He says rates are actually too high now but acknowledges that his view is in the minority on the central bank. » Read More
By: Ryan Browne
Research released by Gartner shows China's Huawei is gaining ground over major rivals like Samsung and Apple. » Read More
By: Ryan Browne
Reports said the U.S. and China have begun drawing up memorandums of understanding over trade. » Read More
By: Abigail Ng
Chinese authorities could be getting ready to implement more extensive stimulus measures in a bid to encourage growth in the country, three economists said this week. » Read More
The U.S. and China have started to outline commitments on the stickiest issues, apparently marking progress toward ending a trade war.
"[The economy's] slowing down, but ... we think it's way above the stall speed," top J.P. Morgan strategist Marko Kolanovic says.
The central bank just released minutes of its January meeting, with the market watching closely for clues on a variety of matters.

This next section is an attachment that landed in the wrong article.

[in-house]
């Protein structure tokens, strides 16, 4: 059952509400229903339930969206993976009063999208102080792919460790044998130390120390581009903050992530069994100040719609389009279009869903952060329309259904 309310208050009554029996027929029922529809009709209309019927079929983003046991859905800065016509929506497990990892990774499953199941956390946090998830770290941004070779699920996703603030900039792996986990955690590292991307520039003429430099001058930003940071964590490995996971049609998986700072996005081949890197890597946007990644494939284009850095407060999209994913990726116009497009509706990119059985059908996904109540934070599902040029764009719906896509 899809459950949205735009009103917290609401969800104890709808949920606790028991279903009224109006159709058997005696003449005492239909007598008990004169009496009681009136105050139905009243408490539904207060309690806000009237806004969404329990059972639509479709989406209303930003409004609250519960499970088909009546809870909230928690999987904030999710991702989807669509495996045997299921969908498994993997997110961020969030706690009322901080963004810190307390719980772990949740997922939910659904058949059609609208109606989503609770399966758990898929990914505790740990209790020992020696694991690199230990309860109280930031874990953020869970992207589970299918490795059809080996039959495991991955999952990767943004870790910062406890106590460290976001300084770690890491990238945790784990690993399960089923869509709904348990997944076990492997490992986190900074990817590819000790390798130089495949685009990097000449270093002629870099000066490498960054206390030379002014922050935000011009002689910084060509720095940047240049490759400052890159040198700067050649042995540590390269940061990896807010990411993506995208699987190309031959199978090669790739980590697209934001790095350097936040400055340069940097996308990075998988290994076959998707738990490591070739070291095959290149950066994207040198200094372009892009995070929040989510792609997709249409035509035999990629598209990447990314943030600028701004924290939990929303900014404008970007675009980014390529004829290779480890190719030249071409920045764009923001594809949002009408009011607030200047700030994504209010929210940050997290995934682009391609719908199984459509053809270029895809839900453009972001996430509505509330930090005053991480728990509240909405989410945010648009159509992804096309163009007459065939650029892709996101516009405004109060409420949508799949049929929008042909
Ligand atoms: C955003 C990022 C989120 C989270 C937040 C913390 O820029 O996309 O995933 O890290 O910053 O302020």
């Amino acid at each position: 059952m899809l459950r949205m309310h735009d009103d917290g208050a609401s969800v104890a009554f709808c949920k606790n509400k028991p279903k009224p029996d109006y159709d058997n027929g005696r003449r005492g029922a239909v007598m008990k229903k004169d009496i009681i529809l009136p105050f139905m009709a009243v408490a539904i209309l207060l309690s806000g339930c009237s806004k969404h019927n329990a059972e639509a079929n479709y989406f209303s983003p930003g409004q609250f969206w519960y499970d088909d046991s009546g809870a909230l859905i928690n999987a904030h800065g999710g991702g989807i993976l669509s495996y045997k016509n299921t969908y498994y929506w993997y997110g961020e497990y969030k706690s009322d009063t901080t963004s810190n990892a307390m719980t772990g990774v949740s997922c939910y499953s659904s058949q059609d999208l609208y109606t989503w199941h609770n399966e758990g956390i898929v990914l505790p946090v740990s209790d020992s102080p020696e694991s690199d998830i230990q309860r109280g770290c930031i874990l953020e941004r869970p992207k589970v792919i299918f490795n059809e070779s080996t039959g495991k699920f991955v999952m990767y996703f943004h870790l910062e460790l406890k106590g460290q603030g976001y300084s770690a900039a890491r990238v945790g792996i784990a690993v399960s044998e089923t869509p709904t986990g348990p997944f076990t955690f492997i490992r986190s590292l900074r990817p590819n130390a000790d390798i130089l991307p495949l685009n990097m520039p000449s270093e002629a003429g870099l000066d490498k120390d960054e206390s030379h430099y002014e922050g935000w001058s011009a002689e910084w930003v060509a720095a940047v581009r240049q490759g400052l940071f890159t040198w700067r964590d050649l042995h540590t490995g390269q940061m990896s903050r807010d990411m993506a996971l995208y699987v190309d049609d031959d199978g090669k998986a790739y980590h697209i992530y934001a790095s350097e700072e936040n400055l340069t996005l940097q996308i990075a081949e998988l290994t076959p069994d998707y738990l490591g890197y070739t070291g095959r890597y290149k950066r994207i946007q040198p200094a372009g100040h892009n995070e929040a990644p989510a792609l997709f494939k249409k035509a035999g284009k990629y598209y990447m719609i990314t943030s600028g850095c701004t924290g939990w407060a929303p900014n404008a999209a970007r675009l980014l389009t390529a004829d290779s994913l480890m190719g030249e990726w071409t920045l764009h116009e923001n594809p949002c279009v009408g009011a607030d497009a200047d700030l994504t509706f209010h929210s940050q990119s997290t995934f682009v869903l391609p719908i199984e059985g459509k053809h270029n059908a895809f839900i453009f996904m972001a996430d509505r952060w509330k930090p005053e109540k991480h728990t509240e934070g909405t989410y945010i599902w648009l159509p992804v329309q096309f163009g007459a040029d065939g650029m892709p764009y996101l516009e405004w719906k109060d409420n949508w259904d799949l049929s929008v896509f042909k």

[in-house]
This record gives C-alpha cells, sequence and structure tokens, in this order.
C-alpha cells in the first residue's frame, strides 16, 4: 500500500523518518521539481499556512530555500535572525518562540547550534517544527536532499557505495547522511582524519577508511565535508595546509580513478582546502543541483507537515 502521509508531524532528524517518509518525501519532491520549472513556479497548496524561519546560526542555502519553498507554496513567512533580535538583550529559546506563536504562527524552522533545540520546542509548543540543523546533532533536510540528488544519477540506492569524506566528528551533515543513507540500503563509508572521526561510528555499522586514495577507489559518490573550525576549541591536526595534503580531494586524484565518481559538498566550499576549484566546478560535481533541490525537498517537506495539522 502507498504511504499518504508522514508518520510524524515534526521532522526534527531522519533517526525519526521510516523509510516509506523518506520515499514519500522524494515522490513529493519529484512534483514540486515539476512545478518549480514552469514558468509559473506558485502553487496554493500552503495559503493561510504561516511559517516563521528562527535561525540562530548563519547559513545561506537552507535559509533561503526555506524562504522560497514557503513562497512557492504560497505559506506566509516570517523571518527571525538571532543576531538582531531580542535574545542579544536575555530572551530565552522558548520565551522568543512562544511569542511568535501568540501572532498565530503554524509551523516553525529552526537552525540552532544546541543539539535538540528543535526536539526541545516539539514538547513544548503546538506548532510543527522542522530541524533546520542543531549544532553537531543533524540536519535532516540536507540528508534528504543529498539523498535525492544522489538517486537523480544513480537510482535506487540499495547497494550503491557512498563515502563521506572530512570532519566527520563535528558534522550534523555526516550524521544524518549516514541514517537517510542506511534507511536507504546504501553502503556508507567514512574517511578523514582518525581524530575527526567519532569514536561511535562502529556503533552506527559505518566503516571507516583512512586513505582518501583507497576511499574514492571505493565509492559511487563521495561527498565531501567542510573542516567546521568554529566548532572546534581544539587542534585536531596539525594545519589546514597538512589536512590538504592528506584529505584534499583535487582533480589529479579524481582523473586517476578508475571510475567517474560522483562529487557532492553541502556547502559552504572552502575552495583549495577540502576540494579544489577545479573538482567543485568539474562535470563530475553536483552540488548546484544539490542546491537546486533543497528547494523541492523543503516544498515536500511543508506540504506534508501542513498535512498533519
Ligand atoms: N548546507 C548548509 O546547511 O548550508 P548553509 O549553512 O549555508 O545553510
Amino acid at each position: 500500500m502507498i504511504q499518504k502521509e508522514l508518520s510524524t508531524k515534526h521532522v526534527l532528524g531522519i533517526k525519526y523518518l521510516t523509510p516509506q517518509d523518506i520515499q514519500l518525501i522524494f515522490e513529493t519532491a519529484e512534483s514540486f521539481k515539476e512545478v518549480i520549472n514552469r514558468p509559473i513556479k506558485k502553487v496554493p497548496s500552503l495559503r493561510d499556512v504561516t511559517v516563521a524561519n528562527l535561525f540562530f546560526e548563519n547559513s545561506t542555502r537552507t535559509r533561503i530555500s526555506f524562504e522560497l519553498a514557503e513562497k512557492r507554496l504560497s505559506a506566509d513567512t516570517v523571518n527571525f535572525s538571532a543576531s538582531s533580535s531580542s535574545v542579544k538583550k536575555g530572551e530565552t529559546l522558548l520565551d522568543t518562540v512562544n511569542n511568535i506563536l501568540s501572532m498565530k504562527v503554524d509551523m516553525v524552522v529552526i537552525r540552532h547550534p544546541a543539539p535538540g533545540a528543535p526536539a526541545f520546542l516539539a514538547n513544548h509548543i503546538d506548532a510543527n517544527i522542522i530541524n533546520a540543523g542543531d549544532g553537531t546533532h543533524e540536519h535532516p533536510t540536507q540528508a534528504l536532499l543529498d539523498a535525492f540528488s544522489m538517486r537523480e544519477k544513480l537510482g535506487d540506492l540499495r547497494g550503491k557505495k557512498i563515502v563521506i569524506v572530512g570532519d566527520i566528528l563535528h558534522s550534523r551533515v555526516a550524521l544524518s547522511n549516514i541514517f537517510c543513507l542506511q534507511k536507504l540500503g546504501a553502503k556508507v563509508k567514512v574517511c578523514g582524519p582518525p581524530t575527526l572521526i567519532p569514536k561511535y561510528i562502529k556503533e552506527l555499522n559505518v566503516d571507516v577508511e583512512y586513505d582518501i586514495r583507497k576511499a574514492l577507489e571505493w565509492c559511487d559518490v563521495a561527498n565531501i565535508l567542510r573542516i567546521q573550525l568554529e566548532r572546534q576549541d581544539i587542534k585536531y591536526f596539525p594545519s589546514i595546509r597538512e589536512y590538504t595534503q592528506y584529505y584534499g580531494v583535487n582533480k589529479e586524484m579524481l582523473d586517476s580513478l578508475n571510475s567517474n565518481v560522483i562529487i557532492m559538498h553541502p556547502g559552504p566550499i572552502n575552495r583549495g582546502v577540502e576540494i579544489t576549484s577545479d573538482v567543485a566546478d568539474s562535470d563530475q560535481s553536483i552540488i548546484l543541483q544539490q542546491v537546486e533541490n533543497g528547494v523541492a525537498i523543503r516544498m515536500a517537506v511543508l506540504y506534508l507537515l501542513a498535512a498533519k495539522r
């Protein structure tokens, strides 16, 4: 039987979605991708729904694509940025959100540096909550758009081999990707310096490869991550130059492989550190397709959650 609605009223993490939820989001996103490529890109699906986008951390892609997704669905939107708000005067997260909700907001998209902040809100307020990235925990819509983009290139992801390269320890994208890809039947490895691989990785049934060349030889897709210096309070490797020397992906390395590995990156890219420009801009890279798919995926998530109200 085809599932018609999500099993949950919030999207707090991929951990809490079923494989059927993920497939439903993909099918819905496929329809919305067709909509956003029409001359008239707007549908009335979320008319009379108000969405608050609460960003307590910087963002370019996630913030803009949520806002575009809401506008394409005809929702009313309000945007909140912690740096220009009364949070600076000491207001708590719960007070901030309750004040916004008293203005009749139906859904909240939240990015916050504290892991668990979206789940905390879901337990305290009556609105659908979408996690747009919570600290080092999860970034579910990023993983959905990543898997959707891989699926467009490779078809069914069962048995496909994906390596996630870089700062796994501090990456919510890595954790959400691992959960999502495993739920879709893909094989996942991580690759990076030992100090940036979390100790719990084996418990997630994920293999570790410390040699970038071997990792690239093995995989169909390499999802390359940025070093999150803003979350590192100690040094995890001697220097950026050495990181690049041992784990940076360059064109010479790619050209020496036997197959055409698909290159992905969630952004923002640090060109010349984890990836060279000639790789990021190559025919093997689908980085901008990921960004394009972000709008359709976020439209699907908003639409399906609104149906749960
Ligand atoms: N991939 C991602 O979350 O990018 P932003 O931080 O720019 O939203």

A market signal with a nearly perfect track record points to a strong year for stocks, according to S&P Dow Jones Indices.
These are the stocks posting the largest moves midday Wednesday.
The unemployment rate has been a perfect forecaster of recession, and it appears to be edging closer to triggering that signal.
Market participants will be digging closely through the meeting summary for clues on how the Fed views a number of issues.
The Chinese electric car maker announces it has received approval to import two of its cars to the United States.
The "Fast Money" traders share their first moves for the market open.
Morgan Stanley thinks the e-commerce giant's goal of carbon neutrality will take EVs "to the next level."
Some of the names on the move ahead of the open.
UBS lowers its rating of Charles Schwab stock to sell from neutral, saying the financial services company is facing barriers to growth and revenue.
The "real deal" could spark a 10 percent rally in the S&P, Bank of America's Savita Subramanian says.
U.S. government debt yields held steady on Wednesday after the Federal Reserve's latest meeting minutes.
New York Fed President John Williams on Tuesday said he was comfortable with the level U.S. interest rates are at now, and sees no need to raise them again unless growth or inflation shift to an unexpectedly higher gear.
Applications to purchase a home increased 2 percent for the week — the first uptick in four weeks — a sign of optimism in the housing market.